How will it look in a month?

Or in 40 years?

Over the past year I’ve become increasingly interested in "cradle to cradle" design solutions that consider the entire lifecycle of a product, from manufacturing to marketing to use to end of use.  A critical aspect of cradle to cradle design is considering how a product will age:  will it get older gracefully, building a patina which enhances its value, or will it turn into a liability — the kind of thing that ends up in a dump or (heaven forbid) your front yard?  I’m convinced that most designers – or at least the marketers they serve – don’t spend many brain cycles thinking about what their product will be like a month after purchase, let alone 40 years later. 

A good case in point is my Sony Playstation 2 (yes, I justified it to my wife on the basis of it being a DVD player, not a videogame console).  The day exterior drawings were due, some industrial designer must have had his CAD station lock up and drew the thing with a ruler instead:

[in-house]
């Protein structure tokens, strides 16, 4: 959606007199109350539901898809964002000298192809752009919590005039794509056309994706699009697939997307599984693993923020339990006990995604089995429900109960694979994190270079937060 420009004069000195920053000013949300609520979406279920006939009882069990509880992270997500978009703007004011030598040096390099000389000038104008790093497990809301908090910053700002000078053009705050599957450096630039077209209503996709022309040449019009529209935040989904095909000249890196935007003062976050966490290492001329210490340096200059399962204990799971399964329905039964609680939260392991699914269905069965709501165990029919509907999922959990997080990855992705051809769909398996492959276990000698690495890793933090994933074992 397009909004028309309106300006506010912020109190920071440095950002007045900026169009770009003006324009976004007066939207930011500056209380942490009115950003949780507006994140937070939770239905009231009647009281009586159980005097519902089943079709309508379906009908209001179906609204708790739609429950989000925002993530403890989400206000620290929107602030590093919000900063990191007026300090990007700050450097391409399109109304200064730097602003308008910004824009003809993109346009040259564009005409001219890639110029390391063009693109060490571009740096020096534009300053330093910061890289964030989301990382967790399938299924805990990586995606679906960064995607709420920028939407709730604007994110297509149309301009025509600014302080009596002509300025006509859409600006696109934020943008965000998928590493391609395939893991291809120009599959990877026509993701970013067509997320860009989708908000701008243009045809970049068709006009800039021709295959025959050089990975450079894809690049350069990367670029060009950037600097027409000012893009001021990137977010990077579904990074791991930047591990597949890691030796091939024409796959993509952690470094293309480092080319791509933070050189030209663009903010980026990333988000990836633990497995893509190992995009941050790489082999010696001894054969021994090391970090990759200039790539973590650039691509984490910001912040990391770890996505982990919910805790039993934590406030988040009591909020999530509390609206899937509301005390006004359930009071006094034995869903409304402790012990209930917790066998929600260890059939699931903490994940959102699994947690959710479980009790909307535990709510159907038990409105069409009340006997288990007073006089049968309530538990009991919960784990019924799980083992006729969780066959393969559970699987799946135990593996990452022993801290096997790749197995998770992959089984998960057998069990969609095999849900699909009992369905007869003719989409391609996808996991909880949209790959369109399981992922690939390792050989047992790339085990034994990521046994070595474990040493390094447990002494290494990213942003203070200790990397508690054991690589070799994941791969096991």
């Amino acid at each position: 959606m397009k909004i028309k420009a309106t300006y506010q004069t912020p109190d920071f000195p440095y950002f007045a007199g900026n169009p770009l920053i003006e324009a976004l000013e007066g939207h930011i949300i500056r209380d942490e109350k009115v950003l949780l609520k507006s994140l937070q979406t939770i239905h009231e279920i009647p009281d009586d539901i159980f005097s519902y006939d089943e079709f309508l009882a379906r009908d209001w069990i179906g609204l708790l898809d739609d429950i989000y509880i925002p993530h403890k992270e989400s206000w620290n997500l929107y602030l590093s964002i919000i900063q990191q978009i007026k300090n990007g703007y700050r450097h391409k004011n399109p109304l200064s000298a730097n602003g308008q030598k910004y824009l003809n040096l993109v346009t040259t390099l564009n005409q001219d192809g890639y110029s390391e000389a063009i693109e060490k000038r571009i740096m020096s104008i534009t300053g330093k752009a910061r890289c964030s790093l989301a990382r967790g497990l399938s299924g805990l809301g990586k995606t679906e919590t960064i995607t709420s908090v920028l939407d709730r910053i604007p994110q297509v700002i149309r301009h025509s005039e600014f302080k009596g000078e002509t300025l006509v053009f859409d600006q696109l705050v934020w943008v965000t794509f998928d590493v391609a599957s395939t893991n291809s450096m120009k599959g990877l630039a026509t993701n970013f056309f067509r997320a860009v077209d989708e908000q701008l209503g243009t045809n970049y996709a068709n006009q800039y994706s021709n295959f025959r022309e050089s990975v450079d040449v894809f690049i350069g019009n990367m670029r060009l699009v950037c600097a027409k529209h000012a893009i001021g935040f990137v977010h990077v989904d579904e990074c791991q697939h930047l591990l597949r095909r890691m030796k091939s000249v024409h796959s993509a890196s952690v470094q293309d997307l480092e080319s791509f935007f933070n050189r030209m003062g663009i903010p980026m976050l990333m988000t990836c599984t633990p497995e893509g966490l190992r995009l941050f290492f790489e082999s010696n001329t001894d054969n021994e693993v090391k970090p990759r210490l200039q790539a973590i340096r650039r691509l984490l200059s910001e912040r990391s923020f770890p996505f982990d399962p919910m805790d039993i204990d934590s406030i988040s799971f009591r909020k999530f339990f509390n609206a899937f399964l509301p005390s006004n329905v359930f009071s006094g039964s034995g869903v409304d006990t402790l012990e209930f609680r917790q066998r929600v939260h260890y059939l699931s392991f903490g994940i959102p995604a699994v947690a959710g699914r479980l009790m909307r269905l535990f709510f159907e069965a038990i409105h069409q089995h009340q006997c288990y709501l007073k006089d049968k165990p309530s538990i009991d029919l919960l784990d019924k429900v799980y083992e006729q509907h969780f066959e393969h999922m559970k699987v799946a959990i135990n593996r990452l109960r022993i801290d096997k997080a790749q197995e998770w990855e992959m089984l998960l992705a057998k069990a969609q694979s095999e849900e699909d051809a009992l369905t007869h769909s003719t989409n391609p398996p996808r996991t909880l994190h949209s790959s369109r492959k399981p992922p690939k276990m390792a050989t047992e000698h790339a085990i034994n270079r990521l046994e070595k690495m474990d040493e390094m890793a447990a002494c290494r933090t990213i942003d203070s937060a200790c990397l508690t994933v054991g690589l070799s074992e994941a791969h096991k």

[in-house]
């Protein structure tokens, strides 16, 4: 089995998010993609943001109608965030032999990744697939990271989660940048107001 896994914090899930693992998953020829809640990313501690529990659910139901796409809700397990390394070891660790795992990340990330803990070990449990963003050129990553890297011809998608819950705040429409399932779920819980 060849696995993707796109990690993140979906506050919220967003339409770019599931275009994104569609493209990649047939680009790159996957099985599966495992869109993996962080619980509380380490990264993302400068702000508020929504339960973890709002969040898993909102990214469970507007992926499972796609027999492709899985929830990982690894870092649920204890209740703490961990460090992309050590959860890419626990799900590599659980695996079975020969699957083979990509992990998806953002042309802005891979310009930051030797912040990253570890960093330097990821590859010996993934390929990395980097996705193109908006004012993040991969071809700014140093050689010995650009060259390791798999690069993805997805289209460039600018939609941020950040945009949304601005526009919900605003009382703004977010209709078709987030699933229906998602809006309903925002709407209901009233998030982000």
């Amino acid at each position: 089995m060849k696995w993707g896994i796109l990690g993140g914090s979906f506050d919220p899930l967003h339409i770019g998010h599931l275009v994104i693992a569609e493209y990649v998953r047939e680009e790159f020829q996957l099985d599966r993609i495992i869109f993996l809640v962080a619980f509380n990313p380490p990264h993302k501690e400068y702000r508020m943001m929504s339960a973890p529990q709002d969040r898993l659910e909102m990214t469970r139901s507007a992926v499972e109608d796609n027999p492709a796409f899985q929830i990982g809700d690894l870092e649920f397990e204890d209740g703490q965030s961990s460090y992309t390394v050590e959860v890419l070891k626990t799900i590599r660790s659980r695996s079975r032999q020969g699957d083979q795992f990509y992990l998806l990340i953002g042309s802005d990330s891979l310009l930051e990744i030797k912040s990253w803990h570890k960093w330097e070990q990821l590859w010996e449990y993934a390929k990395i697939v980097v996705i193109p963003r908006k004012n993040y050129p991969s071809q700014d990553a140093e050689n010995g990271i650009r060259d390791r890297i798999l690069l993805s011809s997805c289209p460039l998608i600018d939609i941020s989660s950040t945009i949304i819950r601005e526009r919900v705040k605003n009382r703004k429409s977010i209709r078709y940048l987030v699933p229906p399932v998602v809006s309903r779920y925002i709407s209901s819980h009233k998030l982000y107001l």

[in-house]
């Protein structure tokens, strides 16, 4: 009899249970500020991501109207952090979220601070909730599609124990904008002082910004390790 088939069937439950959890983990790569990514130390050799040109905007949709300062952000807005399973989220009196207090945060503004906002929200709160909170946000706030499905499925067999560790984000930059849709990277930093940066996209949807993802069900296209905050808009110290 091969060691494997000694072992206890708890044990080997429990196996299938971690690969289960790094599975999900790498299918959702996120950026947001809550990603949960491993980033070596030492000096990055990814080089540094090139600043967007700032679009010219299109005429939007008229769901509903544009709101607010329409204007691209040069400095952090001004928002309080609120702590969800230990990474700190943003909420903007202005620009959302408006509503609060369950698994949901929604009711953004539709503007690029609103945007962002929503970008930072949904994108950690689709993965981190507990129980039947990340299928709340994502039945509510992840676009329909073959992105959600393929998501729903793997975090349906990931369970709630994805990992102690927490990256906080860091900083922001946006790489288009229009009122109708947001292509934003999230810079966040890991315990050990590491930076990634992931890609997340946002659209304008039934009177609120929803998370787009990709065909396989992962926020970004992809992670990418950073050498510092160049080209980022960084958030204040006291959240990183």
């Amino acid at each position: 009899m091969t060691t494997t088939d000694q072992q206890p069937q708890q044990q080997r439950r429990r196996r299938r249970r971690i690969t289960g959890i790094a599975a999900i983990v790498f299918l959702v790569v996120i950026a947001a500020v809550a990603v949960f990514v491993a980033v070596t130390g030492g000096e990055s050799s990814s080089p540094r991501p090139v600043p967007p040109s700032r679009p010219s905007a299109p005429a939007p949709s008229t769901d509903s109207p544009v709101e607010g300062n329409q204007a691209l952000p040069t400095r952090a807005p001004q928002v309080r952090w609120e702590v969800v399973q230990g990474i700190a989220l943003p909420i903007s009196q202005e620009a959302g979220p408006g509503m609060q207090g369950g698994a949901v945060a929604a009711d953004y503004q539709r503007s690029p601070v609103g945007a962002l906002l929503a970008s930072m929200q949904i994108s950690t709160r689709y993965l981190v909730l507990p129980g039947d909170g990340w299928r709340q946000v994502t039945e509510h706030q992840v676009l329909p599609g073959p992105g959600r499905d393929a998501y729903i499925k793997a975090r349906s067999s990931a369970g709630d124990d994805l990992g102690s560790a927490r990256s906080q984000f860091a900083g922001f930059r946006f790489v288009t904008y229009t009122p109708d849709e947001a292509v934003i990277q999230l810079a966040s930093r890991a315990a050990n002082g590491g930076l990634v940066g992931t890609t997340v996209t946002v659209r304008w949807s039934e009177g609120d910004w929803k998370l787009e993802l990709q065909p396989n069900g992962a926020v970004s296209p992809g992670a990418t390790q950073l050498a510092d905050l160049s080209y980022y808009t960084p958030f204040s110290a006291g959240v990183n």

It’s a great product, but all those slots and ridges in the black plastic make it a dust magnet, a real pain to keep clean.  As a result, it doesn’t look Darth-Vader-cool.  It just looks like dusty plastic.



So much of design is concerned with the beautiful object.  But beauty does not always equate to interesting.  As time passes, I am increasingly intrigued by the notion of purposely baking-in tension when designing objects, hence my fascination with the French concept of Jolie-Laide. 


Why be beautiful when you could be interesting?